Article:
- Feedly (communications). Feedly’s 15 million users were temporarily affected by three distributed denial-of-service attacks.
- Evernote (technology). In the same week as the Feedly cyber-attack, Evernote and its 100 million users faced a similar denial-of-service attack.
- P.F. Chang’s China Bistro (restaurant). Between September 2013 and June 2014, credit and debit card information from 33 P.F. Chang’s restaurants was compromised and reportedly sold online.
- U.S. Investigations Services (services). U.S. Investigations Services, a subcontractor for federal employee background checks, suffered a data breach in August, which led to the theft of employee personnel information. Although no specific origin of attack was reported, the company believes the attack was state-sponsored.
- Community Health Services (health care). At Community Health Service (CHS), the personal data for 4.5 million patients were compromised between April and June. CHS warns that any patient who visited any of its 206 hospital locations over the past five years may have had his or her data compromised. The sophisticated malware used in the attack reportedly originated in China. The FBI warns that other health care firms may also have been attacked.
- UPS (services). Between January and August, customer information from more than 60 UPS stores was compromised, including financial data, reportedly as a result of the Backoff malware attacks.
- Defense Industries (defense). Su Bin, a 49-year-old Chinese national, was indicted for hacking defense companies such as Boeing. Between 2009 and 2013, Bin reportedly worked with two other hackers in an attempt to steal manufacturing plans for defense programs, such as the F-35 and F-22 fighter jets.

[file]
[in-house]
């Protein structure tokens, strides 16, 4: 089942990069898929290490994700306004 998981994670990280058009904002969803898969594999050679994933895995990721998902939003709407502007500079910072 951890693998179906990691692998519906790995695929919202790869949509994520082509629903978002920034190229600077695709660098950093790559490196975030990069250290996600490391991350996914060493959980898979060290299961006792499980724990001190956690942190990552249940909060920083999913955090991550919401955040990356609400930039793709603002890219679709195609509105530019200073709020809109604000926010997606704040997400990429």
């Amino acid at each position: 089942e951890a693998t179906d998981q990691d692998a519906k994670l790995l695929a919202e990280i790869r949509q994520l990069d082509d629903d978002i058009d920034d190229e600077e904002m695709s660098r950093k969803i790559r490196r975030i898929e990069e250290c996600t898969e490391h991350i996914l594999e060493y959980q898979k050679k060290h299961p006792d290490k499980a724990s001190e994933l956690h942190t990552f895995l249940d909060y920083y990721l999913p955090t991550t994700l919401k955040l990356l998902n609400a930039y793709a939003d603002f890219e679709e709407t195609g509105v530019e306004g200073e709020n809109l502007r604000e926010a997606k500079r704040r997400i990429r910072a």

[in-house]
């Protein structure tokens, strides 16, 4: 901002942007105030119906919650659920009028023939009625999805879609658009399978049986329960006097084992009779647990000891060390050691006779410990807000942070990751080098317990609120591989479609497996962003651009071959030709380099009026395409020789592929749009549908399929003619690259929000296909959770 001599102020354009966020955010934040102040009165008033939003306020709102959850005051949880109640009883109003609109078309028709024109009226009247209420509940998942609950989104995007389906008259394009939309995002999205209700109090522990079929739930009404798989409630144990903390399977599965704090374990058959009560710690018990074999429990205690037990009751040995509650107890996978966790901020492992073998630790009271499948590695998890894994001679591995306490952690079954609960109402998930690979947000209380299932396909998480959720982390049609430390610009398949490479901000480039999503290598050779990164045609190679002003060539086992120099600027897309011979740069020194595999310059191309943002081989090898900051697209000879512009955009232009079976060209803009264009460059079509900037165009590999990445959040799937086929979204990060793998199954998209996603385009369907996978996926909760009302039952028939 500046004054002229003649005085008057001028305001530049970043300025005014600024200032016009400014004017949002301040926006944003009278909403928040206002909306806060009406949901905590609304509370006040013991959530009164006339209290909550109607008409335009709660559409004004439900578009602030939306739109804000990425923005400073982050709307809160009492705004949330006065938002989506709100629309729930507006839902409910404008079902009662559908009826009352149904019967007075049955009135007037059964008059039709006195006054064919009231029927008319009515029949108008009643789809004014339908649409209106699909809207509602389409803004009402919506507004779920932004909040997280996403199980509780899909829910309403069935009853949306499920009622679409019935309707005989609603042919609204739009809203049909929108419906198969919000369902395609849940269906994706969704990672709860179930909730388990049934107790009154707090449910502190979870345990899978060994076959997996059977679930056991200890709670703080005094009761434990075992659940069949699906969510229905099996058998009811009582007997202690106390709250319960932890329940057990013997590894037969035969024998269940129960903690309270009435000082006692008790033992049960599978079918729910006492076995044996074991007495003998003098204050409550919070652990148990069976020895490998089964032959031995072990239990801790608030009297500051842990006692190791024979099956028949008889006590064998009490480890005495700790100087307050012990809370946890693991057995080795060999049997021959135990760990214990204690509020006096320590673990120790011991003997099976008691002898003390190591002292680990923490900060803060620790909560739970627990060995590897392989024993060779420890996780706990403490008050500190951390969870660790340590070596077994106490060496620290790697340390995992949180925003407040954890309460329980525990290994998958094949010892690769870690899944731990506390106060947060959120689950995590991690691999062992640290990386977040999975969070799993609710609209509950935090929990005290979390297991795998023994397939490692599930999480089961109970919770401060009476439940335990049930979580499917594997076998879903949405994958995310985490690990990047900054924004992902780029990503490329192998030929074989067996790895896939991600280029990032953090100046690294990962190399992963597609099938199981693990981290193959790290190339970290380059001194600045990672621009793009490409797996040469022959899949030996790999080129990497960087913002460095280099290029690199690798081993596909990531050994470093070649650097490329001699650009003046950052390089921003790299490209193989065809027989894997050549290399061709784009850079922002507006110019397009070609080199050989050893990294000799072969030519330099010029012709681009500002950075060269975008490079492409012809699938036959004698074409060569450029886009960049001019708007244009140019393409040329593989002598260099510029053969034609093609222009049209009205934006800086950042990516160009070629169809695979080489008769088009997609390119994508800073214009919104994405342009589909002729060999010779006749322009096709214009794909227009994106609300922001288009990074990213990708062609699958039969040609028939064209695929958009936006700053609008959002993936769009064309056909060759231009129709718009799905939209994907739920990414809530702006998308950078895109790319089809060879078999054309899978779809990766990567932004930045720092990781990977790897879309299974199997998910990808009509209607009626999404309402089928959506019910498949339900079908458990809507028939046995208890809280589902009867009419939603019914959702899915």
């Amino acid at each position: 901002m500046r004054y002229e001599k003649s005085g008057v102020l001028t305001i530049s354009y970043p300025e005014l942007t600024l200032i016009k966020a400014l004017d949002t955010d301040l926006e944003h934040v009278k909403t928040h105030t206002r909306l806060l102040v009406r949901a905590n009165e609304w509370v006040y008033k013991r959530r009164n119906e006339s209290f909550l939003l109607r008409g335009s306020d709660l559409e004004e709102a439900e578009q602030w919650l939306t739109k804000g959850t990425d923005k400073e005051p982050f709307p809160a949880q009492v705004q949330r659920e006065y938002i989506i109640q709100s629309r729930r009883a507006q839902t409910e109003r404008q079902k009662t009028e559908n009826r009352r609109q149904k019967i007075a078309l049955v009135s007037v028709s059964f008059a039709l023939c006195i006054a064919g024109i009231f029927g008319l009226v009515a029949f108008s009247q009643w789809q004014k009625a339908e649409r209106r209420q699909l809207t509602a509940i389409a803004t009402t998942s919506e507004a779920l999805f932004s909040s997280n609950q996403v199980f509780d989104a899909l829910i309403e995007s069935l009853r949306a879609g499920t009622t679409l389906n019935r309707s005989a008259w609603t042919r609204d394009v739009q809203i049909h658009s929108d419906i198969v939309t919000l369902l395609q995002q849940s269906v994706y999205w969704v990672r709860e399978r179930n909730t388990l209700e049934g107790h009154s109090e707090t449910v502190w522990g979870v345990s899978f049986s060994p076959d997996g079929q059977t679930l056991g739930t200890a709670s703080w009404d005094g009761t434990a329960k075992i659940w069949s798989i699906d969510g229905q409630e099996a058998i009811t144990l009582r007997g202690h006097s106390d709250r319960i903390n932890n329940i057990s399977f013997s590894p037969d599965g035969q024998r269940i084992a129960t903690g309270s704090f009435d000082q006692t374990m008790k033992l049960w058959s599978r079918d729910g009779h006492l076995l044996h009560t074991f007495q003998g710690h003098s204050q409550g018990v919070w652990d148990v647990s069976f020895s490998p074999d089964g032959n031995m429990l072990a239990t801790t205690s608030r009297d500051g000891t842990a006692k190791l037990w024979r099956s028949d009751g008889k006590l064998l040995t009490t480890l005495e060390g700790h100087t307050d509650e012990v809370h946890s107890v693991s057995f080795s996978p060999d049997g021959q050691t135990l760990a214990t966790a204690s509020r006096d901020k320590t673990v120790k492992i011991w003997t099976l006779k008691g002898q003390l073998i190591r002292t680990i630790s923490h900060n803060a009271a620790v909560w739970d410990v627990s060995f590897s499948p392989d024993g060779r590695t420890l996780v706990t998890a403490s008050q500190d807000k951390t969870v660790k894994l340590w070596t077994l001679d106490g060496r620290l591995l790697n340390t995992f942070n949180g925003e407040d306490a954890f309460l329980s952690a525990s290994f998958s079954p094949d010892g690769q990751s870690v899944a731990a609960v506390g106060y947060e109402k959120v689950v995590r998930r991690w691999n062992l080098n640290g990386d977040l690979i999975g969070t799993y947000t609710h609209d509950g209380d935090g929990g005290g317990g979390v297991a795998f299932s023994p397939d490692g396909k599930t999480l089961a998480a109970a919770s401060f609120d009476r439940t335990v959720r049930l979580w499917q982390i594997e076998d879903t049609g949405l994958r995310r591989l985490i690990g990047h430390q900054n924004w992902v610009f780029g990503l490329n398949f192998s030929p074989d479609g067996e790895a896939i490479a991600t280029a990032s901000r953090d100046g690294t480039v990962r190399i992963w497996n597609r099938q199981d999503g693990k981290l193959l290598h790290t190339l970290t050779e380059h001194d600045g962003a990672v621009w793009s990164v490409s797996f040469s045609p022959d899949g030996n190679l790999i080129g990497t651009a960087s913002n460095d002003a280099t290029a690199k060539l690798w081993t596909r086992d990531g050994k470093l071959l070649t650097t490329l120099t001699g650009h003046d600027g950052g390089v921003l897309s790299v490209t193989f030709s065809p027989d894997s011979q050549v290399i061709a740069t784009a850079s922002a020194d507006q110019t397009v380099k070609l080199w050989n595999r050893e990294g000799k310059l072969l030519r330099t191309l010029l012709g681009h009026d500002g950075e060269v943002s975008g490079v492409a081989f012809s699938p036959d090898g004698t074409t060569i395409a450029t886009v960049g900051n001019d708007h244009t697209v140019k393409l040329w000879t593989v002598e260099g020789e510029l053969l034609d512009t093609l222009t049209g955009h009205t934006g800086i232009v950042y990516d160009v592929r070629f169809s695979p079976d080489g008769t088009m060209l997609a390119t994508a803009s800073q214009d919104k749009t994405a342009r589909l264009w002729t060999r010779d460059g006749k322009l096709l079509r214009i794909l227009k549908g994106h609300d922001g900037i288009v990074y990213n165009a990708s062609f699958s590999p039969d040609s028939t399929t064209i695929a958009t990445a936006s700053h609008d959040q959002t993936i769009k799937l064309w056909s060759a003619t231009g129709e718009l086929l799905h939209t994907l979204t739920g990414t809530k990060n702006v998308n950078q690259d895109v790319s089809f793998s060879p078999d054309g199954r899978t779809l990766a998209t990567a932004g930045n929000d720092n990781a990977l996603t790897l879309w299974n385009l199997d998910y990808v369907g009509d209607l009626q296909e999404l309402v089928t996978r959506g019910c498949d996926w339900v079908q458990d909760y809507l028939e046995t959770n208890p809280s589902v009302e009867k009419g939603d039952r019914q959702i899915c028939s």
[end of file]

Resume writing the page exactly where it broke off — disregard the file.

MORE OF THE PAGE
- Home Depot (retail). Cyber criminals reportedly used malware to compromise the credit card information for roughly 56 million shoppers in Home Depot’s 2,000 U.S. and Canadian outlets.
- Google (communications). Reportedly, 5 million Gmail usernames and passwords were compromised. About 100,000 were released on a Russian forum site.
- Apple iCloud (technology). Hackers reportedly used passwords hacked with brute-force tactics and third-party applications to access Apple user’s online data storage, leading to the subsequent posting of celebrities’ private photos online. It is uncertain whether users or Apple were at fault for the attack.
- Goodwill Industries International (retail). Between February 2013 and August 2014, information for roughly 868,000 credit and debit cards was reportedly stolen from 330 Goodwill stores. Malware infected the chain store through infected third-party vendors.
- SuperValu (retail). SuperValu was attacked between June and July, and suffered another malware attack between late August and September. The first theft included customer and payment card information from some of its Cub Foods, Farm Fresh, Shop ‘n Save, and Shoppers stores. The second attack reportedly involved only payment card data.
- Bartell Hotels (hotel). The information for up to 55,000 customers was reportedly stolen between February and May.